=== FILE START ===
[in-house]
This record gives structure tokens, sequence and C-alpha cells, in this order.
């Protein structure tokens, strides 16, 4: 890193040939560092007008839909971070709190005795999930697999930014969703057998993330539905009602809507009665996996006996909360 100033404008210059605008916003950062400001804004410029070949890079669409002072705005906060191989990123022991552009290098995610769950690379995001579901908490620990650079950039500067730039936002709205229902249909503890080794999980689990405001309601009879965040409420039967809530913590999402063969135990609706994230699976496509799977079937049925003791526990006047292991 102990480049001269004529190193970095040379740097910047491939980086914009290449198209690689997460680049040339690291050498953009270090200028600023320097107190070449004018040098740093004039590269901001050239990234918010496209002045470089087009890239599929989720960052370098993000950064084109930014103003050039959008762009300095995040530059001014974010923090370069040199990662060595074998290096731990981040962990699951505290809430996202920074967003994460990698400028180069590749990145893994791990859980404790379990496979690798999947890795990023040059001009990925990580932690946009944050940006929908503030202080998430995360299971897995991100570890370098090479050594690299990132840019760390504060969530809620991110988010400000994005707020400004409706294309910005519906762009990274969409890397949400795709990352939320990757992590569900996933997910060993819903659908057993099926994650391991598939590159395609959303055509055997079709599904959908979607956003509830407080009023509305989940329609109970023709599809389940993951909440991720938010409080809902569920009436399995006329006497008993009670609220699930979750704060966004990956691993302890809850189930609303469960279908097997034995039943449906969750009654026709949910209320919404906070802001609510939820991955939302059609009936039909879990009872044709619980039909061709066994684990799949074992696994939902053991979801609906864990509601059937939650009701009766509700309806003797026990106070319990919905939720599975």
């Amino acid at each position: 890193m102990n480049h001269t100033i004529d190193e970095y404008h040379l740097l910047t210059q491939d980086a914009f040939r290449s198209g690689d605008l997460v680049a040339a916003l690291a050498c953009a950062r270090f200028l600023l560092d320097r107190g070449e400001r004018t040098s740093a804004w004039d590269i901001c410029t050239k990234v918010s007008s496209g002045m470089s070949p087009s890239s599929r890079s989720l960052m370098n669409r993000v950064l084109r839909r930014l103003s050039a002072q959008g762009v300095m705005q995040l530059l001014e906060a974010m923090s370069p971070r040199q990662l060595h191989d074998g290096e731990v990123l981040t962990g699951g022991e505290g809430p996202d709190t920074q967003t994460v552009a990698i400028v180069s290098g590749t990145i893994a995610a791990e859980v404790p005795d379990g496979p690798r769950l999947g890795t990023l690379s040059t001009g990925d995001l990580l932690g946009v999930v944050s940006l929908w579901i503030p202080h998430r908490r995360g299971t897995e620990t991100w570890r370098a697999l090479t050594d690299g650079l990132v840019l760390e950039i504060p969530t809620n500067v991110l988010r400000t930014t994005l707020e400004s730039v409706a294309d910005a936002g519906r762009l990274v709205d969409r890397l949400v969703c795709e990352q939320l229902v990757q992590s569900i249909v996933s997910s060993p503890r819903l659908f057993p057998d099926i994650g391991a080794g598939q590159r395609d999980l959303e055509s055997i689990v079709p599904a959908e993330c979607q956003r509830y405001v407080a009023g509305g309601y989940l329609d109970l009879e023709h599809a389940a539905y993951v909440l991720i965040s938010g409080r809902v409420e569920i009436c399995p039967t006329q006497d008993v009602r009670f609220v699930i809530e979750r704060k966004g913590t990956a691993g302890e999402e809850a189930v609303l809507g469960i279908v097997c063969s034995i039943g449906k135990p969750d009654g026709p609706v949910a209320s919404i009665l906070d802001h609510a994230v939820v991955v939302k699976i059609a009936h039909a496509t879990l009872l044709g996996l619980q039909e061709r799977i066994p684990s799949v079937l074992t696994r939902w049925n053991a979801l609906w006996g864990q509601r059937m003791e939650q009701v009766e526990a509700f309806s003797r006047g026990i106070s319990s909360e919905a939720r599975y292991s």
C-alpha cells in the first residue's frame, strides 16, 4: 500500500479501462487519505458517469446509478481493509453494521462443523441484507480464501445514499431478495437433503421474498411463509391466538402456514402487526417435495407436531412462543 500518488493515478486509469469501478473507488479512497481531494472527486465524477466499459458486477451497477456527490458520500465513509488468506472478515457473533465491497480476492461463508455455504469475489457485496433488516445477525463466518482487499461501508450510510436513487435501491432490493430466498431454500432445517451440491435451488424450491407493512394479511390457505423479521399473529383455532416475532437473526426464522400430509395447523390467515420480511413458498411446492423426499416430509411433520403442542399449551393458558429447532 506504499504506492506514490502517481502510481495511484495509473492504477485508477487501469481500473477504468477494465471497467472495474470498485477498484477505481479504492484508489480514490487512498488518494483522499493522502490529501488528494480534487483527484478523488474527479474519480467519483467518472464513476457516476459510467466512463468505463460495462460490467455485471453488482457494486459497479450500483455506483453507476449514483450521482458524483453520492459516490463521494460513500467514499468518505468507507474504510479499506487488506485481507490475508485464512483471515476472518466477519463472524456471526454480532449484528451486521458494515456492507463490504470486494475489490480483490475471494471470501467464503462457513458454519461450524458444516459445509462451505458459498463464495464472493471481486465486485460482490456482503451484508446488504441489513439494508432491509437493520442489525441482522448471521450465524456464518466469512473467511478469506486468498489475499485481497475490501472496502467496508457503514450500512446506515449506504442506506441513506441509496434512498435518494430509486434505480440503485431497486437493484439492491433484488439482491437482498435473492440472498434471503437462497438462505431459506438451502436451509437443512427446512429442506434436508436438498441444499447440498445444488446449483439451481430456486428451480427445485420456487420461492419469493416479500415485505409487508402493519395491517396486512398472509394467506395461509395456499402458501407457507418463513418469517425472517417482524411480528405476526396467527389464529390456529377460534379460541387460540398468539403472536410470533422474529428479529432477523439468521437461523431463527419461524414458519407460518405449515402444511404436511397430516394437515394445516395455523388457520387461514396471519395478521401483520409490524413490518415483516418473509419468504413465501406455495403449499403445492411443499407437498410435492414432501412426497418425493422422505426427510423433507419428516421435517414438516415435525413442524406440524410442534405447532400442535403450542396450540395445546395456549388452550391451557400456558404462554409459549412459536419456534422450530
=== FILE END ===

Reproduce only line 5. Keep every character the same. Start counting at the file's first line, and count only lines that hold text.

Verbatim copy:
C-alpha cells in the first residue's frame, strides 16, 4: 500500500479501462487519505458517469446509478481493509453494521462443523441484507480464501445514499431478495437433503421474498411463509391466538402456514402487526417435495407436531412462543 500518488493515478486509469469501478473507488479512497481531494472527486465524477466499459458486477451497477456527490458520500465513509488468506472478515457473533465491497480476492461463508455455504469475489457485496433488516445477525463466518482487499461501508450510510436513487435501491432490493430466498431454500432445517451440491435451488424450491407493512394479511390457505423479521399473529383455532416475532437473526426464522400430509395447523390467515420480511413458498411446492423426499416430509411433520403442542399449551393458558429447532 506504499504506492506514490502517481502510481495511484495509473492504477485508477487501469481500473477504468477494465471497467472495474470498485477498484477505481479504492484508489480514490487512498488518494483522499493522502490529501488528494480534487483527484478523488474527479474519480467519483467518472464513476457516476459510467466512463468505463460495462460490467455485471453488482457494486459497479450500483455506483453507476449514483450521482458524483453520492459516490463521494460513500467514499468518505468507507474504510479499506487488506485481507490475508485464512483471515476472518466477519463472524456471526454480532449484528451486521458494515456492507463490504470486494475489490480483490475471494471470501467464503462457513458454519461450524458444516459445509462451505458459498463464495464472493471481486465486485460482490456482503451484508446488504441489513439494508432491509437493520442489525441482522448471521450465524456464518466469512473467511478469506486468498489475499485481497475490501472496502467496508457503514450500512446506515449506504442506506441513506441509496434512498435518494430509486434505480440503485431497486437493484439492491433484488439482491437482498435473492440472498434471503437462497438462505431459506438451502436451509437443512427446512429442506434436508436438498441444499447440498445444488446449483439451481430456486428451480427445485420456487420461492419469493416479500415485505409487508402493519395491517396486512398472509394467506395461509395456499402458501407457507418463513418469517425472517417482524411480528405476526396467527389464529390456529377460534379460541387460540398468539403472536410470533422474529428479529432477523439468521437461523431463527419461524414458519407460518405449515402444511404436511397430516394437515394445516395455523388457520387461514396471519395478521401483520409490524413490518415483516418473509419468504413465501406455495403449499403445492411443499407437498410435492414432501412426497418425493422422505426427510423433507419428516421435517414438516415435525413442524406440524410442534405447532400442535403450542396450540395445546395456549388452550391451557400456558404462554409459549412459536419456534422450530